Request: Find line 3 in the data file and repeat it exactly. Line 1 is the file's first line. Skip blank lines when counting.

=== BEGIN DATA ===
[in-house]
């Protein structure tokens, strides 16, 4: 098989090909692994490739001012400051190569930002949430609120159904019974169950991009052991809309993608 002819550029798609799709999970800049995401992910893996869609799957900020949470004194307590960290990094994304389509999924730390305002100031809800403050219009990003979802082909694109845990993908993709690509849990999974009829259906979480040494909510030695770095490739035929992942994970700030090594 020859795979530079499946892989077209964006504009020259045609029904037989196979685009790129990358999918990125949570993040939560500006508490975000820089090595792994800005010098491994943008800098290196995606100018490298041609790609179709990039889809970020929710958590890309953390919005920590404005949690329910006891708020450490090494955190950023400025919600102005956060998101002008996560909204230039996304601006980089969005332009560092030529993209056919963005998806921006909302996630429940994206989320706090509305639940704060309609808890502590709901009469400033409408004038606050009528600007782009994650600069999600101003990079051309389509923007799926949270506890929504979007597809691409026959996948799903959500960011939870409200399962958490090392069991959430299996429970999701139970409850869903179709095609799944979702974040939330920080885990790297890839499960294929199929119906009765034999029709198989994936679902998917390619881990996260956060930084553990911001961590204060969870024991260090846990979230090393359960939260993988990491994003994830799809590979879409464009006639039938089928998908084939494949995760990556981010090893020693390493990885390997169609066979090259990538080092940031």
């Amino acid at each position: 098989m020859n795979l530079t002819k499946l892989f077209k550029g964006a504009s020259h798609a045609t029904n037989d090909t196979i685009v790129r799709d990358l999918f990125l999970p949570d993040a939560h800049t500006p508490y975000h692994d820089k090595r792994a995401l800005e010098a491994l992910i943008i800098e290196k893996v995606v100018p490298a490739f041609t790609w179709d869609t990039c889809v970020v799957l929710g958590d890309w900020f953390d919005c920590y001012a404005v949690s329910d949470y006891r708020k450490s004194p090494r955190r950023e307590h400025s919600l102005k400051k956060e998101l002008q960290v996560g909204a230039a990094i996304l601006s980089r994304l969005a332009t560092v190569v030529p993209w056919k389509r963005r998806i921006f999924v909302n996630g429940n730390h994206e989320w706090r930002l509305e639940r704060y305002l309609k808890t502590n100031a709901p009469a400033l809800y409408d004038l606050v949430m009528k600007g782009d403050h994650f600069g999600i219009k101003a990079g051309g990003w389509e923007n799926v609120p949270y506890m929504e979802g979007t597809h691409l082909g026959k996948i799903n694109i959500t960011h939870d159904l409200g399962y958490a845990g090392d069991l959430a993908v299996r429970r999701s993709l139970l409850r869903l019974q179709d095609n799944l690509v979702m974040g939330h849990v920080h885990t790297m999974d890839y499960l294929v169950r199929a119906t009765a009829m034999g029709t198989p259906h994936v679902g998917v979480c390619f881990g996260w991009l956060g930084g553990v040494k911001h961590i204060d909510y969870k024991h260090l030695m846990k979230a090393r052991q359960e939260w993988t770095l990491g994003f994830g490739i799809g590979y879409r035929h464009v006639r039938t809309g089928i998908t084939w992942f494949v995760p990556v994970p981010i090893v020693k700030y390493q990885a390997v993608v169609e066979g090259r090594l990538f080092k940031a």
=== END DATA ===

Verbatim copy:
């Amino acid at each position: 098989m020859n795979l530079t002819k499946l892989f077209k550029g964006a504009s020259h798609a045609t029904n037989d090909t196979i685009v790129r799709d990358l999918f990125l999970p949570d993040a939560h800049t500006p508490y975000h692994d820089k090595r792994a995401l800005e010098a491994l992910i943008i800098e290196k893996v995606v100018p490298a490739f041609t790609w179709d869609t990039c889809v970020v799957l929710g958590d890309w900020f953390d919005c920590y001012a404005v949690s329910d949470y006891r708020k450490s004194p090494r955190r950023e307590h400025s919600l102005k400051k956060e998101l002008q960290v996560g909204a230039a990094i996304l601006s980089r994304l969005a332009t560092v190569v030529p993209w056919k389509r963005r998806i921006f999924v909302n996630g429940n730390h994206e989320w706090r930002l509305e639940r704060y305002l309609k808890t502590n100031a709901p009469a400033l809800y409408d004038l606050v949430m009528k600007g782009d403050h994650f600069g999600i219009k101003a990079g051309g990003w389509e923007n799926v609120p949270y506890m929504e979802g979007t597809h691409l082909g026959k996948i799903n694109i959500t960011h939870d159904l409200g399962y958490a845990g090392d069991l959430a993908v299996r429970r999701s993709l139970l409850r869903l019974q179709d095609n799944l690509v979702m974040g939330h849990v920080h885990t790297m999974d890839y499960l294929v169950r199929a119906t009765a009829m034999g029709t198989p259906h994936v679902g998917v979480c390619f881990g996260w991009l956060g930084g553990v040494k911001h961590i204060d909510y969870k024991h260090l030695m846990k979230a090393r052991q359960e939260w993988t770095l990491g994003f994830g490739i799809g590979y879409r035929h464009v006639r039938t809309g089928i998908t084939w992942f494949v995760p990556v994970p981010i090893v020693k700030y390493q990885a390997v993608v169609e066979g090259r090594l990538f080092k940031a």